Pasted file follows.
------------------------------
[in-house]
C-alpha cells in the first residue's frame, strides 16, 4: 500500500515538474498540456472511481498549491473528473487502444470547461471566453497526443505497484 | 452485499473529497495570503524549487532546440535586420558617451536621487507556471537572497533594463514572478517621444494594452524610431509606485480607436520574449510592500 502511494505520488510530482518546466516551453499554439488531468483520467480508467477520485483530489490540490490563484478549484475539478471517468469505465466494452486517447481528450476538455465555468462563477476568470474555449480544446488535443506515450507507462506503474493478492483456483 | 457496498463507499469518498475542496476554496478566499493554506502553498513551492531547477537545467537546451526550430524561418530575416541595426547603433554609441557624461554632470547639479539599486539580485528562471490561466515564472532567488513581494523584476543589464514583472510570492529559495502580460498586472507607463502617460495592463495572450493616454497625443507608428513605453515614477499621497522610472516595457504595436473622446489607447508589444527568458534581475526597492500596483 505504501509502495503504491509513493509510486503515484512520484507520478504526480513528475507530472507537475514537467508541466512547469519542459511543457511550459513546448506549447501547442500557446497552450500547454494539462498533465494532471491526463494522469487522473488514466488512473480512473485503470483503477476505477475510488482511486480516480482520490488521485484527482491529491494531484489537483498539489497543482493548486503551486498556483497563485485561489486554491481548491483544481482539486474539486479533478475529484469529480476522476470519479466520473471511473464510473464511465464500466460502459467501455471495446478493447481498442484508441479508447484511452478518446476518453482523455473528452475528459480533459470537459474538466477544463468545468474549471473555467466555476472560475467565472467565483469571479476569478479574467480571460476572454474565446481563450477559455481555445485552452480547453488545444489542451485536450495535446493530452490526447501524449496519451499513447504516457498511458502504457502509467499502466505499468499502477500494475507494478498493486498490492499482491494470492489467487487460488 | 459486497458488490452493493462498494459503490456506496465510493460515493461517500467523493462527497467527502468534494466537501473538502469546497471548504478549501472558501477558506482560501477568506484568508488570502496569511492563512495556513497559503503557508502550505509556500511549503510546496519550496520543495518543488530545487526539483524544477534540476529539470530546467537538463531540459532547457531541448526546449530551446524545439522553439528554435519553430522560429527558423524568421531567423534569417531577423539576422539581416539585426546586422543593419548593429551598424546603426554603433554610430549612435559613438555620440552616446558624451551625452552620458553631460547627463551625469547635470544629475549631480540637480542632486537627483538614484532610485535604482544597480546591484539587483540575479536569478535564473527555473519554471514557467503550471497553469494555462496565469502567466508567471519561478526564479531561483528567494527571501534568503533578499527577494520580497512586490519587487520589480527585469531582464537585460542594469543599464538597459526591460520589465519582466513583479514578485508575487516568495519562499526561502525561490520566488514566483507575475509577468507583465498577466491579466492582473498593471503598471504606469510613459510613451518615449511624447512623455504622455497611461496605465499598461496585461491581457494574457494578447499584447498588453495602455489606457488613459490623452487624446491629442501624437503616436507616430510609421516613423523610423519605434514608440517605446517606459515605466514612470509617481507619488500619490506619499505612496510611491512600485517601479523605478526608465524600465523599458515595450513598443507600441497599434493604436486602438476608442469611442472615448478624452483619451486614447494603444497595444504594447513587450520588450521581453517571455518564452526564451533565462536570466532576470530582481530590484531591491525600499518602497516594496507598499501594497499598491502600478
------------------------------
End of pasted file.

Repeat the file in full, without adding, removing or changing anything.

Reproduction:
[in-house]
C-alpha cells in the first residue's frame, strides 16, 4: 500500500515538474498540456472511481498549491473528473487502444470547461471566453497526443505497484 | 452485499473529497495570503524549487532546440535586420558617451536621487507556471537572497533594463514572478517621444494594452524610431509606485480607436520574449510592500 502511494505520488510530482518546466516551453499554439488531468483520467480508467477520485483530489490540490490563484478549484475539478471517468469505465466494452486517447481528450476538455465555468462563477476568470474555449480544446488535443506515450507507462506503474493478492483456483 | 457496498463507499469518498475542496476554496478566499493554506502553498513551492531547477537545467537546451526550430524561418530575416541595426547603433554609441557624461554632470547639479539599486539580485528562471490561466515564472532567488513581494523584476543589464514583472510570492529559495502580460498586472507607463502617460495592463495572450493616454497625443507608428513605453515614477499621497522610472516595457504595436473622446489607447508589444527568458534581475526597492500596483 505504501509502495503504491509513493509510486503515484512520484507520478504526480513528475507530472507537475514537467508541466512547469519542459511543457511550459513546448506549447501547442500557446497552450500547454494539462498533465494532471491526463494522469487522473488514466488512473480512473485503470483503477476505477475510488482511486480516480482520490488521485484527482491529491494531484489537483498539489497543482493548486503551486498556483497563485485561489486554491481548491483544481482539486474539486479533478475529484469529480476522476470519479466520473471511473464510473464511465464500466460502459467501455471495446478493447481498442484508441479508447484511452478518446476518453482523455473528452475528459480533459470537459474538466477544463468545468474549471473555467466555476472560475467565472467565483469571479476569478479574467480571460476572454474565446481563450477559455481555445485552452480547453488545444489542451485536450495535446493530452490526447501524449496519451499513447504516457498511458502504457502509467499502466505499468499502477500494475507494478498493486498490492499482491494470492489467487487460488 | 459486497458488490452493493462498494459503490456506496465510493460515493461517500467523493462527497467527502468534494466537501473538502469546497471548504478549501472558501477558506482560501477568506484568508488570502496569511492563512495556513497559503503557508502550505509556500511549503510546496519550496520543495518543488530545487526539483524544477534540476529539470530546467537538463531540459532547457531541448526546449530551446524545439522553439528554435519553430522560429527558423524568421531567423534569417531577423539576422539581416539585426546586422543593419548593429551598424546603426554603433554610430549612435559613438555620440552616446558624451551625452552620458553631460547627463551625469547635470544629475549631480540637480542632486537627483538614484532610485535604482544597480546591484539587483540575479536569478535564473527555473519554471514557467503550471497553469494555462496565469502567466508567471519561478526564479531561483528567494527571501534568503533578499527577494520580497512586490519587487520589480527585469531582464537585460542594469543599464538597459526591460520589465519582466513583479514578485508575487516568495519562499526561502525561490520566488514566483507575475509577468507583465498577466491579466492582473498593471503598471504606469510613459510613451518615449511624447512623455504622455497611461496605465499598461496585461491581457494574457494578447499584447498588453495602455489606457488613459490623452487624446491629442501624437503616436507616430510609421516613423523610423519605434514608440517605446517606459515605466514612470509617481507619488500619490506619499505612496510611491512600485517601479523605478526608465524600465523599458515595450513598443507600441497599434493604436486602438476608442469611442472615448478624452483619451486614447494603444497595444504594447513587450520588450521581453517571455518564452526564451533565462536570466532576470530582481530590484531591491525600499518602497516594496507598499501594497499598491502600478